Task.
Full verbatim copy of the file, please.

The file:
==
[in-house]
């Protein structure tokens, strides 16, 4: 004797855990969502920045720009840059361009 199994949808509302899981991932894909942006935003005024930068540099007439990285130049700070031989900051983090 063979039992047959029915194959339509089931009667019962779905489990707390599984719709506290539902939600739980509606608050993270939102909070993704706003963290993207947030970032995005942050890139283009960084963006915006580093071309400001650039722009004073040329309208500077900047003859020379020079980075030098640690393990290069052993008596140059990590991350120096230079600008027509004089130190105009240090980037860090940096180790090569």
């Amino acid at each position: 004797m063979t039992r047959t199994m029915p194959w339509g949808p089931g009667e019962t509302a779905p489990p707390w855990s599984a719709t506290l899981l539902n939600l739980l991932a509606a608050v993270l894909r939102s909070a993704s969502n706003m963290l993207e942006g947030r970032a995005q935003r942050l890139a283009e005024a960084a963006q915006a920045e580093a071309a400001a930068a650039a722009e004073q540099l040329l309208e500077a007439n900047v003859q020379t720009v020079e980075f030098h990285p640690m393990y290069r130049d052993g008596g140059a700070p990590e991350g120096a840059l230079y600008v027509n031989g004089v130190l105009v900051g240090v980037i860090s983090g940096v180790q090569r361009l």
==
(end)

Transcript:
[in-house]
């Protein structure tokens, strides 16, 4: 004797855990969502920045720009840059361009 199994949808509302899981991932894909942006935003005024930068540099007439990285130049700070031989900051983090 063979039992047959029915194959339509089931009667019962779905489990707390599984719709506290539902939600739980509606608050993270939102909070993704706003963290993207947030970032995005942050890139283009960084963006915006580093071309400001650039722009004073040329309208500077900047003859020379020079980075030098640690393990290069052993008596140059990590991350120096230079600008027509004089130190105009240090980037860090940096180790090569």
């Amino acid at each position: 004797m063979t039992r047959t199994m029915p194959w339509g949808p089931g009667e019962t509302a779905p489990p707390w855990s599984a719709t506290l899981l539902n939600l739980l991932a509606a608050v993270l894909r939102s909070a993704s969502n706003m963290l993207e942006g947030r970032a995005q935003r942050l890139a283009e005024a960084a963006q915006a920045e580093a071309a400001a930068a650039a722009e004073q540099l040329l309208e500077a007439n900047v003859q020379t720009v020079e980075f030098h990285p640690m393990y290069r130049d052993g008596g140059a700070p990590e991350g120096a840059l230079y600008v027509n031989g004089v130190l105009v900051g240090v980037i860090s983090g940096v180790q090569r361009l």